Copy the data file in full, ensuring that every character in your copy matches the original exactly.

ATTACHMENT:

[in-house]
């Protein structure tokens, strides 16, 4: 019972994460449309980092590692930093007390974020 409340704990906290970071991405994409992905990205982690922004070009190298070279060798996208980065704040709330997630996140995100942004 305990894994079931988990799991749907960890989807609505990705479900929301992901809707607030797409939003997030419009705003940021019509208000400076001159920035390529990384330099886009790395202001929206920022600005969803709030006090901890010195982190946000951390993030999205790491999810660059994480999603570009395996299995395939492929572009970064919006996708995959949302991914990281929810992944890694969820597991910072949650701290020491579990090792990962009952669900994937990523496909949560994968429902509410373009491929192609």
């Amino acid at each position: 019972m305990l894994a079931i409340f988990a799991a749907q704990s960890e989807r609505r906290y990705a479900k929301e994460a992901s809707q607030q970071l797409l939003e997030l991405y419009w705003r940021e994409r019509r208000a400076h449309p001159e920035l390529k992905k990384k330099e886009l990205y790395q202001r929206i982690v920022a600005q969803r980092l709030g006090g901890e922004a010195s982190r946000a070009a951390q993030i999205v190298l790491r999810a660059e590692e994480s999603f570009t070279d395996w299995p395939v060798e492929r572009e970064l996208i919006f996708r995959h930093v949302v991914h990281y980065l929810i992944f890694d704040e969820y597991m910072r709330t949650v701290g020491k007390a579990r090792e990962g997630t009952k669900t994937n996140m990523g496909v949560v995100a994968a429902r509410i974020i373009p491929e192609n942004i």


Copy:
[in-house]
């Protein structure tokens, strides 16, 4: 019972994460449309980092590692930093007390974020 409340704990906290970071991405994409992905990205982690922004070009190298070279060798996208980065704040709330997630996140995100942004 305990894994079931988990799991749907960890989807609505990705479900929301992901809707607030797409939003997030419009705003940021019509208000400076001159920035390529990384330099886009790395202001929206920022600005969803709030006090901890010195982190946000951390993030999205790491999810660059994480999603570009395996299995395939492929572009970064919006996708995959949302991914990281929810992944890694969820597991910072949650701290020491579990090792990962009952669900994937990523496909949560994968429902509410373009491929192609």
């Amino acid at each position: 019972m305990l894994a079931i409340f988990a799991a749907q704990s960890e989807r609505r906290y990705a479900k929301e994460a992901s809707q607030q970071l797409l939003e997030l991405y419009w705003r940021e994409r019509r208000a400076h449309p001159e920035l390529k992905k990384k330099e886009l990205y790395q202001r929206i982690v920022a600005q969803r980092l709030g006090g901890e922004a010195s982190r946000a070009a951390q993030i999205v190298l790491r999810a660059e590692e994480s999603f570009t070279d395996w299995p395939v060798e492929r572009e970064l996208i919006f996708r995959h930093v949302v991914h990281y980065l929810i992944f890694d704040e969820y597991m910072r709330t949650v701290g020491k007390a579990r090792e990962g997630t009952k669900t994937n996140m990523g496909v949560v995100a994968a429902r509410i974020i373009p491929e192609n942004i």